In preparing us for our first on-call shifts as hospital chaplain interns, our supervisors repeatedly told us, “If you’ve seen one death, you’ve seen one death.” The intent was to disabuse us of the illusion that there would be some point at which we would know exactly what to do when confronted with grieving family members, that there could be tricks or patterns we could fall back on to deal with death. If we were going to be hospital chaplains, we needed to be prepared for the myriad ways in which grief could surprise us. Our challenge was to be present, to bear witness, to be empathetic to the grief that we were about to encounter.
Of course, it can be tempting to turn away from grief, to pretend that pain—of people who just lost someone, of people grappling with illness, of health care workers who tend to the dying—is nonexistent. At a policy level over the past year, that’s certainly been the strategy for dealing with the pandemic. In the wake of such institutional apathy, it might be necessary to either leave jobs where one feels like a band-aid on an axe wound, or try to find other ways to shut out the pain. In some cases, rejecting empathy might seem like one of the only viable pathways for self-preservation.
Each superhero movie, on some level, faces the problem of exactly how much carnage they want to expose you to, given that people are usually coming to them to have a good time. In the age of the ever-bloating Marvel and DC cinematic universes, there’s plenty of variance in what exactly constitutes “a good time.” In the expanding superhero genre, there may be allowances for a darker tone, more explicit explorations of social issues, or even deep dives into the particular type of grief that comes with being, for lack of a better term, a first responder to catastrophe. The ongoing physical effects of a superhero’s vocation might be part of the film’s text, but it wasn’t until last year’s The Old Guard that I saw a superhero film concerned with emphasizing both its heroes’ physical pain and the psychological toll that comes with being surrounded by the suffering bodies of others.
I came to The Old Guard to have a good time, by which I mean I came to The Old Guard for Charlize Theron in cool outfits. I joked after watching it that the movie had been sold to me as a fun action-adventure movie with an attractive cast, when, really, it’s a fun body horror movie (with an attractive cast). The film seems to realize that the best way to get you emotionally invested in its group of unkillable superheroes is by making you very aware of all of the pain that they experience. Most superhero movies traffic in action-adventure set pieces (and, to be fair, The Old Guard has plenty of those), but director Gina Prince-Bythewood is more invested in having you hear every sound of a bone snapping back into place, watching skin regenerate, or trying to figure out how a body bent that way can possibly become a walking, breathing person again. From the outset, as the four leads get blown to pieces and then slowly regenerate, the audience is made to bear witness not just to these particular super bodies, but to how bodies in general experience pain.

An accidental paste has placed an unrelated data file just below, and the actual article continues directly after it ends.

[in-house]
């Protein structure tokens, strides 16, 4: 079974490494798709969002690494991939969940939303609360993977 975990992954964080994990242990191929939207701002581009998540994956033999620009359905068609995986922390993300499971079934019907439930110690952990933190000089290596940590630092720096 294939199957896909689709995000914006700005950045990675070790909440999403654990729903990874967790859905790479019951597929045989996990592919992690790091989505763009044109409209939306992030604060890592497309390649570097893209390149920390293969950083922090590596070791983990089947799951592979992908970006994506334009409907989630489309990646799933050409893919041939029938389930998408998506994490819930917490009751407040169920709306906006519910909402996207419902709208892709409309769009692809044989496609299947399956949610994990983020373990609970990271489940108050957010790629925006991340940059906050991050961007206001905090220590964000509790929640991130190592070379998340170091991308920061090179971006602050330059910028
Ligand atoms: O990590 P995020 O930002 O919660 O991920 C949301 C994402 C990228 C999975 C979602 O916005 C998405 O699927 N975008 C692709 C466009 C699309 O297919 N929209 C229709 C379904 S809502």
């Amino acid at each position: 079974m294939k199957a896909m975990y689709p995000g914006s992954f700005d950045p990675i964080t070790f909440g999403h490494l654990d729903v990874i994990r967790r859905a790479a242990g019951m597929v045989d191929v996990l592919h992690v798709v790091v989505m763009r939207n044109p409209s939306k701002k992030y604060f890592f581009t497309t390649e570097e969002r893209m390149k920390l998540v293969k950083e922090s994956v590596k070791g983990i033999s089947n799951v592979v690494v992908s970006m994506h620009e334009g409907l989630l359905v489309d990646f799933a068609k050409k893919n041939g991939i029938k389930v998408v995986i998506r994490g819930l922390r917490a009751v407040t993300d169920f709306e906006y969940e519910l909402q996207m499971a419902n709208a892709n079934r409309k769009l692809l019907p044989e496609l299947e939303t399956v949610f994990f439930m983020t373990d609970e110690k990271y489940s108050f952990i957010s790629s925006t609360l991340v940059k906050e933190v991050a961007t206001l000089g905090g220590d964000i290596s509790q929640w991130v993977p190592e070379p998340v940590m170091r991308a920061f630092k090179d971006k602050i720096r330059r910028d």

That pain is not limited to the physical. All of the immortal characters are mired in loss. Andy (Theron) tells the newly immortal Nile (KiKi Layne) that the curse of immortality comes from the imbalance in the violence they remember, and the loved ones they eventually forget. There is a question for Nile throughout the film of whether the best course of action would be to cut herself off from her family completely or watch them age and die without her. Booker (Matthias Schoenaerts) must deal with the grief of watching his children die. Andy has to deal with the lingering trauma of losing one of the few people she was able to maintain a close relationship with, after watching one of her immortal comrades die violently (the immortality of the group is not permanent and eventually wears off.) The entire group shares a psychological bond with Quynh (Van Veronica Ngo), another immortal who was drowned alive inside an iron maiden, thus trapped in an ongoing cycle of incredible painful death and rebirth. As a result all five of them experience the psychological and physical effects of dying repeatedly. The view The Old Guard presents of its heroes is surprisingly holistic, connecting the ways in which experiencing physical pain and psychological pain intermingle and pile on top of each other. It doesn’t matter that their bodies heal, because trauma is felt all over. As Booker explains: Just because we keep living doesn’t mean we stop hurting.
This is not necessarily a description of a “good time.” But my definition of a “good time” has shifted since I no longer watch big superhero movies surrounded by people in a theater, but instead watch them in isolation on my couch at home. The stories I’ve hungered for in quarantine have been ones that acknowledge the hardships of being but that also contain glimmers of hope, even if that hope might be fantastical. I haven’t necessarily wanted to consume plague stories, but I have wanted to consume things that acknowledge pain and alienation, while also not letting them be the final word. And I’ve wanted to consume those things in fare typically viewed as escapist, including superhero movies.
The Old Guard is a movie whose protagonists experience pain and whose antagonists want to avoid pain. The central theme is not that pain is good. I’ve been frustrated in the past by narratives that focus on pain which come off as either somewhat voyeuristic, or worse, find a nobility in suffering. In contrast, I appreciate that The Old Guard frames pain as something to confront rather than to extol, a reality to be lived with but not valorized.
In some ways, The Old Guard was fortunate to be released during a pandemic. So many superhero films from the past 15 years have been ride-or-die on their villains, and I’m not sure The Old Guard would have convinced me to care about its conflict if we weren’t currently living through a constant object lesson in medical ethics. The big pharma company hunting the gang to use their genetics to engineer super cures is largely a blank slate for the team to bounce their own angst off. But the argument that Harry Melling’s Merrick, an over-the-top pastiche of Elon Musk and Martin Shkreli, makes—that he’s ethically obligated to take the genetics of immortal beings in order to engineer cures—does have some resonance in a pandemic. And while Merrick is easy to despise, Chiwetel Ejiofor’s Copley is devastated by caring for his wife’s ALS, and his alliance with Merrick is focused on preventing others from undergoing what he is experiencing. Booker’s eventual betrayal of the group is preceded by him confiding in Nile the horrific experience of watching his own son die of cancer. Both men have relatively uncomplicated motives, and their transformations are not the result of unique traumas, but comparatively commonplace ones.